One interesting lesson I have discovered from three months of serving our customers at the Workforce Center is that some people who ask for help don’t actually want to accept it once it is given. We know from analyses on how humans filter information that people are twice as likely to avoid ideas that contradict what they already know. Put simply, people hear what they want to hear. This can be incredibly problematic in an environment where we strive to reduce barriers to employment.
For example, a woman came in today asking for help with a cover letter she had written. She was applying for a food services job and cited watching and taking notes from the television show by Dr. Oz as professional experience. Clearly, this information would not be appropriate for a professional cover letter. Rather than suggesting point-blank that she remove it, I conveyed this to her by mentioning that Dr. Oz’s credibility had come into question in recent news and that prospective employers may evaluate her based on that fact. However, she was very adamant about keeping it on her cover letter. This put me in somewhat of a dilemma. On one hand, it is our responsibility to provide well-informed employment advice that will assist our customers in securing a job. However, we are also obligated to respect the wishes and beliefs of our clients in a professional and understanding manner. I recognized that she was in a difficult situation, and was doing what she thought was right to convey her passion to a future employer. I gave her all of the advice I could, but ultimately it was her decision to accept or reject it.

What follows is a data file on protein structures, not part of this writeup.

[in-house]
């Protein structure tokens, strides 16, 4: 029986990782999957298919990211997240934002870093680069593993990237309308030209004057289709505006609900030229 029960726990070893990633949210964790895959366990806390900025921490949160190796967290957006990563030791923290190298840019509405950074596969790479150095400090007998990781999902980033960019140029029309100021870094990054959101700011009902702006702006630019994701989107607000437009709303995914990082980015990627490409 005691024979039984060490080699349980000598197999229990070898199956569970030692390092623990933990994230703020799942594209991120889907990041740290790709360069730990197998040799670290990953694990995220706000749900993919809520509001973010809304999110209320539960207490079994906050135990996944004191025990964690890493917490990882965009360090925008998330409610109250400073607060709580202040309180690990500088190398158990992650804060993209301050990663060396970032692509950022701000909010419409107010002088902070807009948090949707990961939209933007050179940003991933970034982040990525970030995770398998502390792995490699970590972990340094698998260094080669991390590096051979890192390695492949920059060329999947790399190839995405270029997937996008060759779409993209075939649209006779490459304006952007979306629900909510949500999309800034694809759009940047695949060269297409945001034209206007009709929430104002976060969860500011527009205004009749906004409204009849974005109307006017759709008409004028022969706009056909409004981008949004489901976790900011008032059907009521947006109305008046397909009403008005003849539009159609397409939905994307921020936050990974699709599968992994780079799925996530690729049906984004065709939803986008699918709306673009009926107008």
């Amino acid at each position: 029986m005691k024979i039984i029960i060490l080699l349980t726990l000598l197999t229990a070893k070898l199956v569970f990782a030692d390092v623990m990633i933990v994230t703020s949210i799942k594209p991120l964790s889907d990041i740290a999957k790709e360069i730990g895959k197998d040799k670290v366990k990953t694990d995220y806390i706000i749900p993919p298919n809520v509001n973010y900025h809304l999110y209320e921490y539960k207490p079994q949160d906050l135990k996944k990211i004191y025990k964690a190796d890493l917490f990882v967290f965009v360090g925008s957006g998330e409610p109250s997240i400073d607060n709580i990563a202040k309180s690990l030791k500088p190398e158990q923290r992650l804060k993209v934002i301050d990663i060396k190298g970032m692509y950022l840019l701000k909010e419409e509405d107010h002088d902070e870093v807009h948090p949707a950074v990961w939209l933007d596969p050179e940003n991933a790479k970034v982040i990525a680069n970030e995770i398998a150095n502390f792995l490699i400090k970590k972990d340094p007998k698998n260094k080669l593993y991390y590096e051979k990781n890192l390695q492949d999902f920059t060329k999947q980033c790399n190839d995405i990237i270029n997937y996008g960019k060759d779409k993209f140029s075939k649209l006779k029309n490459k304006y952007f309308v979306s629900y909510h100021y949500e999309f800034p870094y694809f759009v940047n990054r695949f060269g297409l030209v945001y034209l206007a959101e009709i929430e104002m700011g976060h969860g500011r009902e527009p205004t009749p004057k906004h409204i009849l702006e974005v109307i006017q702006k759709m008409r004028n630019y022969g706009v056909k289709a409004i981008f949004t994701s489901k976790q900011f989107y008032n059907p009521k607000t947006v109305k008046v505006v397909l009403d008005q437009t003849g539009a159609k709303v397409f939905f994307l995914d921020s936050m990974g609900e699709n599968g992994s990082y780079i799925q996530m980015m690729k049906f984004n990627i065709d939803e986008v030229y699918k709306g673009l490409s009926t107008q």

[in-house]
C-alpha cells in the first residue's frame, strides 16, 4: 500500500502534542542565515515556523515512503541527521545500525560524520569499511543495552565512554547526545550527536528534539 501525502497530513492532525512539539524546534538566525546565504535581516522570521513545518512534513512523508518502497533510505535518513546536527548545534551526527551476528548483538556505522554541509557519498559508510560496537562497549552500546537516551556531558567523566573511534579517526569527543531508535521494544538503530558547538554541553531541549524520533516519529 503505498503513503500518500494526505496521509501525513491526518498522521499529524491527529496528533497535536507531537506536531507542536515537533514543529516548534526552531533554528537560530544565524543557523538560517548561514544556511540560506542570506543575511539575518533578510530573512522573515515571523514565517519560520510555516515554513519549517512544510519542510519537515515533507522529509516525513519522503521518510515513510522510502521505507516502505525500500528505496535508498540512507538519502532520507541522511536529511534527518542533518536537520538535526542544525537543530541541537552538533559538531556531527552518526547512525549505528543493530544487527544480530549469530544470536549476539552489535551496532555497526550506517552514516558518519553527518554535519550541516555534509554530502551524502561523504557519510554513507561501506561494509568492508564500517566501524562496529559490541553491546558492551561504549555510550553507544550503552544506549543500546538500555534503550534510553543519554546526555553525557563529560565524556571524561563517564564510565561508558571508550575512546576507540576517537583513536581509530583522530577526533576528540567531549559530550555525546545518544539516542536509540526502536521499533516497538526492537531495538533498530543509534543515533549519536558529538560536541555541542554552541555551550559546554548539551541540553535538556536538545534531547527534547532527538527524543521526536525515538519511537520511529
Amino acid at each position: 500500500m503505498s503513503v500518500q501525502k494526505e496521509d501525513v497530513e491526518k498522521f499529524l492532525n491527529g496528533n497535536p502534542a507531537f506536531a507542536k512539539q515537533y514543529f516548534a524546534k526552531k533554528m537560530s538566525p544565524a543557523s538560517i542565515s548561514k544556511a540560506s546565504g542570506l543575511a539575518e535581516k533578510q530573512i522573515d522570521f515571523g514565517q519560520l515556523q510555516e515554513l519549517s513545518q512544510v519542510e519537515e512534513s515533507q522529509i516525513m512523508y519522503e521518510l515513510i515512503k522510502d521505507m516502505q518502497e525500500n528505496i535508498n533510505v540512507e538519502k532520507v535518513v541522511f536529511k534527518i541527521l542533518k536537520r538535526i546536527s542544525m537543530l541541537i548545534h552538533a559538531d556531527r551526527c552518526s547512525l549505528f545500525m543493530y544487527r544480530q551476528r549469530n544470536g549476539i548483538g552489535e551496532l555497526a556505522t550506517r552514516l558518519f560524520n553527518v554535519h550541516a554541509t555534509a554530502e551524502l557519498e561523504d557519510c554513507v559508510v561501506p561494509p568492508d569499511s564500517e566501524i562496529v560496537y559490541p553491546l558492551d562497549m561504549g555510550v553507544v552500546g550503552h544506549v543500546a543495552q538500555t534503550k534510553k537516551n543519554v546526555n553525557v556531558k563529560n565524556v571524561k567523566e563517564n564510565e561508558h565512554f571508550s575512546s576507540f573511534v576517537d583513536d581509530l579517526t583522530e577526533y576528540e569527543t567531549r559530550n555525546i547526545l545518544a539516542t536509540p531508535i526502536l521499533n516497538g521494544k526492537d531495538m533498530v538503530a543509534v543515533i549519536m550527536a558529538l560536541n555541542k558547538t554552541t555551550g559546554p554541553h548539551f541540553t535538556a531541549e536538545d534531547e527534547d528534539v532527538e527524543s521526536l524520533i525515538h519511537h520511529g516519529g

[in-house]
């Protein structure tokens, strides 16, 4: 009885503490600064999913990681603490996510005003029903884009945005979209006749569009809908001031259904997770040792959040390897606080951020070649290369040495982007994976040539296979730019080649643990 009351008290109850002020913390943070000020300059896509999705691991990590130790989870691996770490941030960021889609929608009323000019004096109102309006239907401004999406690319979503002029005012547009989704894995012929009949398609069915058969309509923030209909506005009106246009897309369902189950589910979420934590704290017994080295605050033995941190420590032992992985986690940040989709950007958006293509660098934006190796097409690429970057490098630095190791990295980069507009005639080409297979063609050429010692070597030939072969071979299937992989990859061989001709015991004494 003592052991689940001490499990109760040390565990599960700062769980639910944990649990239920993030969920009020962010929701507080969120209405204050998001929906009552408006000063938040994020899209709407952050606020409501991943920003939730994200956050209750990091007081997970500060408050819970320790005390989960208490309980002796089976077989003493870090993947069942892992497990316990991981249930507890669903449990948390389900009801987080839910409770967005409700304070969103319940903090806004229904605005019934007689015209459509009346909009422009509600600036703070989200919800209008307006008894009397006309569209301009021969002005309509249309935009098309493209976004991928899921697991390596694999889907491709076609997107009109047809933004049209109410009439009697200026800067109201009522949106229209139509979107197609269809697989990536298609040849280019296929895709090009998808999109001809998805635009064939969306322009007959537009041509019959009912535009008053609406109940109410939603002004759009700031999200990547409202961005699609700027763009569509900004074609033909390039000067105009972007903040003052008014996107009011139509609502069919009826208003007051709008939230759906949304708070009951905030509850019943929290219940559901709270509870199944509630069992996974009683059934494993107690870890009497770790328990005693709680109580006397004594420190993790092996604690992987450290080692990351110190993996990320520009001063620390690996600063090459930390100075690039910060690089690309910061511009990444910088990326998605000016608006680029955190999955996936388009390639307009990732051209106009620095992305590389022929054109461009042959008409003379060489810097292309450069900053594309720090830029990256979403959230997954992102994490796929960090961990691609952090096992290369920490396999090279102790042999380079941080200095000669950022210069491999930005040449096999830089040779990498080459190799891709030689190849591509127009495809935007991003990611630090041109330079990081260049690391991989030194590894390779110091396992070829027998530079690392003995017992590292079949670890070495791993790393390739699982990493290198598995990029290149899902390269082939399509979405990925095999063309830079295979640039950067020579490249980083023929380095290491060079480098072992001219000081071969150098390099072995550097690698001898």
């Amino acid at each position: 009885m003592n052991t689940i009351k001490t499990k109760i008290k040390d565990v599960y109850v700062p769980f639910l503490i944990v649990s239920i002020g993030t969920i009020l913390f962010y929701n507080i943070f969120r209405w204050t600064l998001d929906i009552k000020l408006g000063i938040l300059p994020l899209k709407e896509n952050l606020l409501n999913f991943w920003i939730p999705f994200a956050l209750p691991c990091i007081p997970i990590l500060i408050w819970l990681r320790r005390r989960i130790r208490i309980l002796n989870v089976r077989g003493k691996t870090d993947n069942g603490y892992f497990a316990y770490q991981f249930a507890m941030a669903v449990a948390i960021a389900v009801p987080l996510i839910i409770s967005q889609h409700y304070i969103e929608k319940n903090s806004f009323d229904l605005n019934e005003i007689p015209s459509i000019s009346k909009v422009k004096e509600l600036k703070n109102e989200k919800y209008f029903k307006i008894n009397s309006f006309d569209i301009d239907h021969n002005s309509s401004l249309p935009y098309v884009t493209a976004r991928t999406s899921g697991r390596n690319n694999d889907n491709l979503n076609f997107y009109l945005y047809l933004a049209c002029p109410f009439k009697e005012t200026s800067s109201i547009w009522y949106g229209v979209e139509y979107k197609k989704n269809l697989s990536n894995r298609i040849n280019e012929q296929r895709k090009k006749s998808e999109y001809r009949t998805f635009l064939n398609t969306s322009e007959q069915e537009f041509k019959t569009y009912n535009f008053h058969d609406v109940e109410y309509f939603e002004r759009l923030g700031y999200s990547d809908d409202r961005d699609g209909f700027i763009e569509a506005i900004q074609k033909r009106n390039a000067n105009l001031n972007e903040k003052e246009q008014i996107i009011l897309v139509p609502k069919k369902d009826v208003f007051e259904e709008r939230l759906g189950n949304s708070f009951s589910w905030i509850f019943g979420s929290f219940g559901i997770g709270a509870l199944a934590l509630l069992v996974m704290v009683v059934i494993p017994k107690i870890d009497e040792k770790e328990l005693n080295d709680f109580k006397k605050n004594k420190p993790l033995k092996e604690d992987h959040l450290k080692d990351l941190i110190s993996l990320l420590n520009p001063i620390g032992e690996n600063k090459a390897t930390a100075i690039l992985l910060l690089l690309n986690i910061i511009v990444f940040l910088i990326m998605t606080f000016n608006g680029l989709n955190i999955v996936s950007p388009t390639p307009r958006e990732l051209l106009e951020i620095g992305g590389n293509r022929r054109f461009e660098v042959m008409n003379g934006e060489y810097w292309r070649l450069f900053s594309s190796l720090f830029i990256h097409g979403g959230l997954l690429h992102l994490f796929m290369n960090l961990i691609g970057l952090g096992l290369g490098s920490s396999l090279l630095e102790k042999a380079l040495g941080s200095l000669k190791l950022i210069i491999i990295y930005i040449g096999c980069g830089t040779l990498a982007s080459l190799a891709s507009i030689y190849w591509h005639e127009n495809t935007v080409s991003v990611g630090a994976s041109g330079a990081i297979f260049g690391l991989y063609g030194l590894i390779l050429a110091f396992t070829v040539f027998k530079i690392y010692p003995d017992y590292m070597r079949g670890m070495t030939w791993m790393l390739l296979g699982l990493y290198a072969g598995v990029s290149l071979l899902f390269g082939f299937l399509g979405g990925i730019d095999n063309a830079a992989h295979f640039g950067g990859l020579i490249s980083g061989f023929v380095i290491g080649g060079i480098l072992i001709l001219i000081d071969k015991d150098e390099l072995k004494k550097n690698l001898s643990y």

I have noticed this issue manifesting itself in various ways over the past couple of months. No matter how many times we write down a customer’s email password, no matter how many creative ways we develop to coax our one-on-one’s to come in for their appointments, there will always be people who refuse to take our advice.